If you ask a good poker player about improving your game, the standard answer is almost always going to be - 50% Play and 50% Study. It's true. However, not lot of them are going to tell you how to do either. Poker is a game where a lot of your study is done by self reflection and analysis. This is because only you and no one else knows what exactly is happening on the table at that point in time.
In this blog i am going to try and explain how to break down a hand in order to understand it better. This is a hand we played during a trial run for the PSL team.
A good player opens UTG to 2.5x with a 40bb stack, MP calls, we call cut off with QQ (will explain why later). Another good player flats on the button with a 23 bb stack, big blind calls as well.
The flop is KJ3ss. It checks around the table and we see 2c on the turn. Action is checked to me and I bet 40% of the pot. Only the initial raiser (UTG) calls and we see the river 7s. UTG checks, I again bet 40% pot and UTG calls. We win the hand.
Now this could seem like a standard play for some, bad play for some (there can be an argument for 3-betting preflop/betting bigger/smaller/checking back), great line for some. And the best part is the fact that no one except you really knows the answer.
Let me explain the hand in detail. I have a pretty straight forward 3-betting hand but I chose to flat because the player behind me on the button is a tournament reg who can just rejam his 23 bigs with a bunch of hands to pick up the dead money etc. Now that he flats, sure it sucks but we gotta go 5 ways with QQ and uncapped ranges.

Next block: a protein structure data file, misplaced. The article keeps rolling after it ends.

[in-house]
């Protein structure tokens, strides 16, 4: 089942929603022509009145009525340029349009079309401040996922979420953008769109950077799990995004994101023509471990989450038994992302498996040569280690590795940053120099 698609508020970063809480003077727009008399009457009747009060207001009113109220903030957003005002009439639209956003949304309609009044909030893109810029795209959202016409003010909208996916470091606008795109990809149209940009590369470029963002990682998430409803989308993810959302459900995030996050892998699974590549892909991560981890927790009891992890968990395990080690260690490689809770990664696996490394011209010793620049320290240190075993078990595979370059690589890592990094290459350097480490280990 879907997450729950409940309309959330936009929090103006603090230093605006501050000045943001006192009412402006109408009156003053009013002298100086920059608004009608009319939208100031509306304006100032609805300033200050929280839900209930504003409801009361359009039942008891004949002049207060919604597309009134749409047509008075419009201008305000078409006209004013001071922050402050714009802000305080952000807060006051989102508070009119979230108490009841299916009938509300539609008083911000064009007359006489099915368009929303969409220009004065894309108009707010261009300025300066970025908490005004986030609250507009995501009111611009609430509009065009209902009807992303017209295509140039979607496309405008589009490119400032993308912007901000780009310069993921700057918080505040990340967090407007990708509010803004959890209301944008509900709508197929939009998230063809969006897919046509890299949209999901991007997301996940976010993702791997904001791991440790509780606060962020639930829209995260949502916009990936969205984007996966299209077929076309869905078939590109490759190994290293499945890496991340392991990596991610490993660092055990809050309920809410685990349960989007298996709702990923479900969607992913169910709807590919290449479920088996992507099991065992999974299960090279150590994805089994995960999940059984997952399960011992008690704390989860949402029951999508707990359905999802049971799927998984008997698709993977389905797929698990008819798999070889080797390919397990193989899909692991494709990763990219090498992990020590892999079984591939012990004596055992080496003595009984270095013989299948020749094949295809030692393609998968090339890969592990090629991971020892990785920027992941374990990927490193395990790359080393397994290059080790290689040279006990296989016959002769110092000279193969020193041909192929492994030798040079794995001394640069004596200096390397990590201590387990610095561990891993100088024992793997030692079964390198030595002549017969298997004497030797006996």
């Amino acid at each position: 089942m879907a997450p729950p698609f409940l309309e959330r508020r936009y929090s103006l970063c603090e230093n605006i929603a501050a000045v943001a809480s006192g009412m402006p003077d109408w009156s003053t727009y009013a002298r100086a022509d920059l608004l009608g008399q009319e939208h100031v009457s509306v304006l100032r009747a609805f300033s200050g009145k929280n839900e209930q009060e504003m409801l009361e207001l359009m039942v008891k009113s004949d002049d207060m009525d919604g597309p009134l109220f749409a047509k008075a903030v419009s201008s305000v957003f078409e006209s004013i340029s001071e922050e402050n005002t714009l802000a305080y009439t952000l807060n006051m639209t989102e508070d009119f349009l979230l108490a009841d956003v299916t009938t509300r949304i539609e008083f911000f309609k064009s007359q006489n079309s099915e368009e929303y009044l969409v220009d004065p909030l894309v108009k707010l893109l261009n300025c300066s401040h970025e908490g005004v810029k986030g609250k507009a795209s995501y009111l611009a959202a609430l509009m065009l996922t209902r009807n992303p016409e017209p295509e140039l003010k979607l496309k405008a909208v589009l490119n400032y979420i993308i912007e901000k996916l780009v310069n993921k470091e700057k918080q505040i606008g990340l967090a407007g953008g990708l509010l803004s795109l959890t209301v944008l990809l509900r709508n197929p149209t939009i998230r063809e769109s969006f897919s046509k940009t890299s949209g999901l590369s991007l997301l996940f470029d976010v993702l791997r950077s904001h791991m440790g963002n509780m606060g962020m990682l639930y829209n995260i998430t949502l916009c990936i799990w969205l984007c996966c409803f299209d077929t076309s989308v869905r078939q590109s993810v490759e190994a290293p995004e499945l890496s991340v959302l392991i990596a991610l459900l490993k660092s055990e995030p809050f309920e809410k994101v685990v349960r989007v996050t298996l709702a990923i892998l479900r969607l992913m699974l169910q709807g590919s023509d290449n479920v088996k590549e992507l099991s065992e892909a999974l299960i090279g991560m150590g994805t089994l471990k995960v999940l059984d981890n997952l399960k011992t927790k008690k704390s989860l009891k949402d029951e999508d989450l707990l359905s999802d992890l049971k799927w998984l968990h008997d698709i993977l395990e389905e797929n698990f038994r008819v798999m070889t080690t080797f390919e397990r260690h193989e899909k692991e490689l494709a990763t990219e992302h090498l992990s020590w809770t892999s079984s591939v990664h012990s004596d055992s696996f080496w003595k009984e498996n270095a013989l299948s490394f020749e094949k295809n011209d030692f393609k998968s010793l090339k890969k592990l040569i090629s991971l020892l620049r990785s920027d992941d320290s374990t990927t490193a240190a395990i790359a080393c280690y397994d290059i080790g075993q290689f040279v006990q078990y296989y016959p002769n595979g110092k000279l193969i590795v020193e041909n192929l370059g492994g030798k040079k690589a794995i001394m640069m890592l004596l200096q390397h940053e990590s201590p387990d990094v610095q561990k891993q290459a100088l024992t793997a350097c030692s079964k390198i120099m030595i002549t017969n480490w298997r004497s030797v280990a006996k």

When it goes check around on KJ3ss, I am pretty certain that the initial raiser and the button have pretty much missed the flop because either would have bet a King. A flush draw is still a possibility but unlikely. Now I do not have any idea about the BB and MP ranges because they would mostly play their whole range this way.
Turn bricks out and when it checks to us it tells a lot about the ranges we were missing earlier. The initial UTG raiser most definitely has no K in his range. The BB and the MP have checked 2 streets in a row which makes it very unlikely that they have a very strong holding. Now that we have established this fact, its time to start betting for value.
While betting for value it is very important to identify what we expect to get called by. In this case, a Jack, maybe TT or a flush draw which decided to play passive. Here is where your judgement comes in and no one can help you with this. You need to decide what that magic number is gonna be. I chose 40% sizing because i thought that's how much someone is going to call with the above said range. Now you could argue that its 50% or 60%. But for me at that time, this sizing made more sense to keep weaker hands in play.
The river is pretty similar to turn play. Same ranges, similar sizing because the spade on the river could be a scare card for the villain.
Once you break a hand down like this its pretty easy to correct your play in the long run. This is because you need to focus not on that play but on that situation. For everything you do in poker you need a reason. ("I had a feeling" is not a reason by the way. I know, it sucks!) Knowing how to act in a particular situation, given all the information you have , is what makes you a great player.
The next time you wanna work on your game, break down a hand, look for situations you messed up, keep it in mind and think about that when you are there next.